Excellent question, I will try to explain this one, I hope this can be done simple.

The problem relates to your widening conversion from the primitive type Integer.MAX_VALUE to your float primitive type.

In

Java there are 2 different representations of floating point numbers, these are floats and doubles. floats have a single precision and contain 32 bits, doubles are considered double precision dloating point numbers and contain 64 bits.

However the internal representation of floats and doubles is different then primitives like int, short, byte, etc.

A float contains as the most significant bit the sign, followed by 8 bits which represent the exponent and 23 bits for the value or called the mantissa.

A double contains 11 bits for the exponent and 52 bits for the mantissa.

As such there is only 23 bits available to convert your int primitive type to the float, the remainder will be part of the exponenent and as such they are not equal.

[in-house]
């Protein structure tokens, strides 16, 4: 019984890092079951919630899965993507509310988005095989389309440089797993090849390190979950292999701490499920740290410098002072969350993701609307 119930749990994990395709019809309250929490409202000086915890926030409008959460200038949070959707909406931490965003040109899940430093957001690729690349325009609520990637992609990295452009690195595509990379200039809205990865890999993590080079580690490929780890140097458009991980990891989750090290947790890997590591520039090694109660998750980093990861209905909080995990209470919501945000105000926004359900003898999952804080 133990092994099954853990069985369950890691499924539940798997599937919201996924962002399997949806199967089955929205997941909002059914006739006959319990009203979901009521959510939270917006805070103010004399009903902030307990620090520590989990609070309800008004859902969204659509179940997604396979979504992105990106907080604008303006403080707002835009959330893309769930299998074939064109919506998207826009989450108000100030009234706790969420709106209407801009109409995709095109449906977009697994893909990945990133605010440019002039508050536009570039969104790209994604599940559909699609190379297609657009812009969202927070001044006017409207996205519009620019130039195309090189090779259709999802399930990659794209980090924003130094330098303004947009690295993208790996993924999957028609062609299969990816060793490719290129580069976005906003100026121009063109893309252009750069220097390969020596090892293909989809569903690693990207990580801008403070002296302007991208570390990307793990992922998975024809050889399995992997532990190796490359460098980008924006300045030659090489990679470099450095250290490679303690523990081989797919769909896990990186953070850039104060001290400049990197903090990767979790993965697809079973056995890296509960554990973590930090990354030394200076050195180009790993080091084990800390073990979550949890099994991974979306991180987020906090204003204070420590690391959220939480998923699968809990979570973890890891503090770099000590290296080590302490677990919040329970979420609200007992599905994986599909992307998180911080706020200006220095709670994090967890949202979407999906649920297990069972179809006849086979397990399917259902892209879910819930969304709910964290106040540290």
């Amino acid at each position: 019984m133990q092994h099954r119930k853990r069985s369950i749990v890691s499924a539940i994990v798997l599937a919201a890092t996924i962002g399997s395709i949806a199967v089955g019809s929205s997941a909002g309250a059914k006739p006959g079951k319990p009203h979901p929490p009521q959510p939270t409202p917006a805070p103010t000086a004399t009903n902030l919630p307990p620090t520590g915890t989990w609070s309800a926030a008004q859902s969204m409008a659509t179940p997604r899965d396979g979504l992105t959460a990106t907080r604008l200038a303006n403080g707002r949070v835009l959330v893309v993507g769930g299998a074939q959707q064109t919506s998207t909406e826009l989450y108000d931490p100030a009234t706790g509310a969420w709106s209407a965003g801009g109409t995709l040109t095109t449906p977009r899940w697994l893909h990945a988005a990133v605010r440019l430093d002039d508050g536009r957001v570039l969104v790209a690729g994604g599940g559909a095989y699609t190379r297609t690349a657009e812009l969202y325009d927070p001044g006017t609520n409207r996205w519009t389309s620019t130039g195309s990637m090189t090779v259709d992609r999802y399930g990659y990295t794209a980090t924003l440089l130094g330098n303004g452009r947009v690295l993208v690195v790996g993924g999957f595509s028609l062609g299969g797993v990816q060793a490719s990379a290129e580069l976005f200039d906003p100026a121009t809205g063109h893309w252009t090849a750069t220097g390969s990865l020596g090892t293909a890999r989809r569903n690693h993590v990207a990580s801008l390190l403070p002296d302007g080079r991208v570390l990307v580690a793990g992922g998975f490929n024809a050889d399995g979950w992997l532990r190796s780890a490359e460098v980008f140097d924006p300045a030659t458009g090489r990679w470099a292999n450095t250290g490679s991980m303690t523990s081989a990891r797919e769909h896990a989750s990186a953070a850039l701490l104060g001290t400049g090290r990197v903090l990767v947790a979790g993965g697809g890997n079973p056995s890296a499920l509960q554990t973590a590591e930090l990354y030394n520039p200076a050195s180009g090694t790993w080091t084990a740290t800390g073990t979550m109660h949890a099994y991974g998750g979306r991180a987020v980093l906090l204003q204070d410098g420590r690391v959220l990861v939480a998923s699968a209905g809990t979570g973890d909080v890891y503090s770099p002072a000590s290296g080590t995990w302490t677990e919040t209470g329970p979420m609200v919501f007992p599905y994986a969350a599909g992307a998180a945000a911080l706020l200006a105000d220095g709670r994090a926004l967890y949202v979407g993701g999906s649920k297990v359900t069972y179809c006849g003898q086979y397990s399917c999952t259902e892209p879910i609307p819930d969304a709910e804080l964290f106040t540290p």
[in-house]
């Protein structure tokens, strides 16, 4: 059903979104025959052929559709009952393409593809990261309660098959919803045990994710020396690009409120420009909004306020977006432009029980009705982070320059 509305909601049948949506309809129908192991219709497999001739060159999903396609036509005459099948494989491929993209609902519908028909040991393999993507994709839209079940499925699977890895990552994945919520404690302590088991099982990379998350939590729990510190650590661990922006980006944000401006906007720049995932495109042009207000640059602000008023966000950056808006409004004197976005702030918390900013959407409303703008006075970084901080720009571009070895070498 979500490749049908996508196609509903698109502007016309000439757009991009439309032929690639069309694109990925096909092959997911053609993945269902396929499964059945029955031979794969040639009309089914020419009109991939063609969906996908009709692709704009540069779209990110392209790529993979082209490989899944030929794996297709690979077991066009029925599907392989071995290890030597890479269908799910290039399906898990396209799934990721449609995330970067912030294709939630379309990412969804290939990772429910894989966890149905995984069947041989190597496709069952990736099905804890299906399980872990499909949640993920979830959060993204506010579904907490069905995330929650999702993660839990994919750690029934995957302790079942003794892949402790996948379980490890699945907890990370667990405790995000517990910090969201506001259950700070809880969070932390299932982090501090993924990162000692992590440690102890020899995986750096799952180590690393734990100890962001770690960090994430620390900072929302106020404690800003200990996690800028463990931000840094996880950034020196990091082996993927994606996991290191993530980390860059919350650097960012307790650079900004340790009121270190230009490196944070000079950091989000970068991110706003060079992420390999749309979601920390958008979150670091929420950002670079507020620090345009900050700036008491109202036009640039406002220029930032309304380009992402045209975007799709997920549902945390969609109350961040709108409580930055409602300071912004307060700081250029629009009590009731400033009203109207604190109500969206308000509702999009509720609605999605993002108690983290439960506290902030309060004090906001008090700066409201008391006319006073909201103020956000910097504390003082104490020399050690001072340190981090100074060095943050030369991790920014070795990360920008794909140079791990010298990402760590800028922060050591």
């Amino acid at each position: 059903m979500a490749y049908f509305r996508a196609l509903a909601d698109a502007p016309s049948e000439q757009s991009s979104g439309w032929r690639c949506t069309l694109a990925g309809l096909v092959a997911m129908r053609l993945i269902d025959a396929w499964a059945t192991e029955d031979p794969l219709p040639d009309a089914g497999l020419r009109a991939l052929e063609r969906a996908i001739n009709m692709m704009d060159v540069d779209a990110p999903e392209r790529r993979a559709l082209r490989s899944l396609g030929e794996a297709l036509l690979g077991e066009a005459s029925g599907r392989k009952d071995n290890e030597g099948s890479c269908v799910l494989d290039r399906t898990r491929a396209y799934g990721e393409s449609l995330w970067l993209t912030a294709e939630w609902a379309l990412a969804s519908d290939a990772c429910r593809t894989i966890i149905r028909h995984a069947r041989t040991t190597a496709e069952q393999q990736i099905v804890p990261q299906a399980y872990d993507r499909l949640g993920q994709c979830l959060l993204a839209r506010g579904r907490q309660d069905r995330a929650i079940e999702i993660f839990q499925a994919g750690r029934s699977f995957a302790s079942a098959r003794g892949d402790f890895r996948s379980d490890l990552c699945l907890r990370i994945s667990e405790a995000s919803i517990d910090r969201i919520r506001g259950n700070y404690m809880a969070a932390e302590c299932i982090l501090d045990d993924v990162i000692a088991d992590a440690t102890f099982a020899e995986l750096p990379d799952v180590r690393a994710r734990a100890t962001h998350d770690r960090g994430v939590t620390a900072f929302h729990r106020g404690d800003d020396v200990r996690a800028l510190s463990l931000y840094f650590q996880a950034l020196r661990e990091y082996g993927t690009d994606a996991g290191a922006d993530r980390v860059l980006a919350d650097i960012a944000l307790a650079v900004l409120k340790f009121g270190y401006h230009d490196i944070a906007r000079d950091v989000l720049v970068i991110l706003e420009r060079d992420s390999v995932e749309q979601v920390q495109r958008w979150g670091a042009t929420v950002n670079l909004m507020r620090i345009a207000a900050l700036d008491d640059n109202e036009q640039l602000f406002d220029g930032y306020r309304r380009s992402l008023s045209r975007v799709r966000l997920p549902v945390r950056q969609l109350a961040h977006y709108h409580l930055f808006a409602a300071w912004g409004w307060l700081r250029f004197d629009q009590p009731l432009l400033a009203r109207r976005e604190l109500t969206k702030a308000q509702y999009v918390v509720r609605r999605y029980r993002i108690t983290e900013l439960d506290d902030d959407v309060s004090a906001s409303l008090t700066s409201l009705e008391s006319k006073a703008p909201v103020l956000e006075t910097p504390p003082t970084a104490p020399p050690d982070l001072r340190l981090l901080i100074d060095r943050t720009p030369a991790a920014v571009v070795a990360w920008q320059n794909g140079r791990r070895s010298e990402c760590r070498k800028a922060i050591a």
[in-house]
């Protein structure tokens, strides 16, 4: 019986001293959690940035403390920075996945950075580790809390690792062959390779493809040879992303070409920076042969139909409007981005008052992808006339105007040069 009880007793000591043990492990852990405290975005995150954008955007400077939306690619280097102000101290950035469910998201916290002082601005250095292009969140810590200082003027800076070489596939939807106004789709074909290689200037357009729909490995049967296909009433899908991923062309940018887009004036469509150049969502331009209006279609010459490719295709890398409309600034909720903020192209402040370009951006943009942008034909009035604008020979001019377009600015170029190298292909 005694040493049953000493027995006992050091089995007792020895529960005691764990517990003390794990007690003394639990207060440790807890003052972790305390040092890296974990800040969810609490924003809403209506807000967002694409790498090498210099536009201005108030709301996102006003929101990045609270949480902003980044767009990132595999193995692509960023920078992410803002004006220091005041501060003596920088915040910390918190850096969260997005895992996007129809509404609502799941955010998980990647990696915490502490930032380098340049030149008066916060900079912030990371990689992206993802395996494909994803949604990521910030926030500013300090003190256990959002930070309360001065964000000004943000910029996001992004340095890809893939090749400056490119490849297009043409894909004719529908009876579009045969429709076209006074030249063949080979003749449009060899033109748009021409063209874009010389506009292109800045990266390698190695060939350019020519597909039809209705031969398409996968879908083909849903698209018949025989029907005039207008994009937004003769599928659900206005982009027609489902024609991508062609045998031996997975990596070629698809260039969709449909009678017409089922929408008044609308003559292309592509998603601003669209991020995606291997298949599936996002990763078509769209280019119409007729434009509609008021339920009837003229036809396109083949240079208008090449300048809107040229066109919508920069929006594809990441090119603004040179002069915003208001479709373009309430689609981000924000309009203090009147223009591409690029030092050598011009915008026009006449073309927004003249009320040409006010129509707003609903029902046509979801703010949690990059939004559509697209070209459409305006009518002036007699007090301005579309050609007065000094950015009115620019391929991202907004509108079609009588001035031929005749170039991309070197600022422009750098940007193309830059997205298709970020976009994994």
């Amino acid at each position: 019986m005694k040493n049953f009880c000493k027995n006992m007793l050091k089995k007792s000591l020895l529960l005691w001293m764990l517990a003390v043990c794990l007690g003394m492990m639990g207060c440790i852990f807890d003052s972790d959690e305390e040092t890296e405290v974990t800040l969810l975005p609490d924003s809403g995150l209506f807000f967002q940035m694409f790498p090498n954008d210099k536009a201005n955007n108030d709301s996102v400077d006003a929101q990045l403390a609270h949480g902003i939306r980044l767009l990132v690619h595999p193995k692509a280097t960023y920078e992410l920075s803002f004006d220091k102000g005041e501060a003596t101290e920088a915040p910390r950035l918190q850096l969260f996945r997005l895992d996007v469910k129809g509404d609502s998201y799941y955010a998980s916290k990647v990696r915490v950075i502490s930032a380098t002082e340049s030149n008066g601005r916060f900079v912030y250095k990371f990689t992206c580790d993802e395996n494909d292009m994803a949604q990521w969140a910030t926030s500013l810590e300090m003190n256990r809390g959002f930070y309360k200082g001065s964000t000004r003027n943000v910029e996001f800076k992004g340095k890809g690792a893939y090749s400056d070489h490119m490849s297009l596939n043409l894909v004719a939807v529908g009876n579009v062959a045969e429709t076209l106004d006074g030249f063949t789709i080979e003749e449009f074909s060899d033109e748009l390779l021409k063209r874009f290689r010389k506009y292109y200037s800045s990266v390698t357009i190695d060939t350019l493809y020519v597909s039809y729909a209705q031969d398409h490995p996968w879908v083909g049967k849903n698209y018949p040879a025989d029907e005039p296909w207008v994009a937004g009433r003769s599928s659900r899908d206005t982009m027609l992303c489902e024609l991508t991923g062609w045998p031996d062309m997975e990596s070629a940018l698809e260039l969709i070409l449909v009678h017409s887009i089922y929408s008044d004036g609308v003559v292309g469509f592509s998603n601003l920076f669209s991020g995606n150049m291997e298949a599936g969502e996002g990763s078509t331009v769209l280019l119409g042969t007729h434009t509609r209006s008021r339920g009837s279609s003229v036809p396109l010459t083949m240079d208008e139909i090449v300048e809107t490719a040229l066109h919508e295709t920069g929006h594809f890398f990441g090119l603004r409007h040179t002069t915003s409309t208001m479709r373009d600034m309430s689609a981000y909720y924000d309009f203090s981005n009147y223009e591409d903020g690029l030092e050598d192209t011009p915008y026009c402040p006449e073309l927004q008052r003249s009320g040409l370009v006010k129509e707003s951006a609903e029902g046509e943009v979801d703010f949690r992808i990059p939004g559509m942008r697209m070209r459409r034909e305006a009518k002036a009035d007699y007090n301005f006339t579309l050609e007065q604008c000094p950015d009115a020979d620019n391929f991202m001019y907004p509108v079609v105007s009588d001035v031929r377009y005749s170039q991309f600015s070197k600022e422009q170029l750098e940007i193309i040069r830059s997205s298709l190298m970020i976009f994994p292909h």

This is an example from the JLS, and clearly demonstrates that even with a widening you can have a loss of precision.

If both arguments were floats, you would not have noticed this, however you were then comparing different values after the widening.

The reason Long.MAX_VALUE is equals is that going from a long to a float is considered as widening conversion, we can represent with less bits (32) a bigger number in a float. Converting from a float to a double we don't have any loss in data as we have 52 bits available.

Hopefully this is not confusing you more.

[ December 22, 2005: Message edited by: Thomas De Vos ]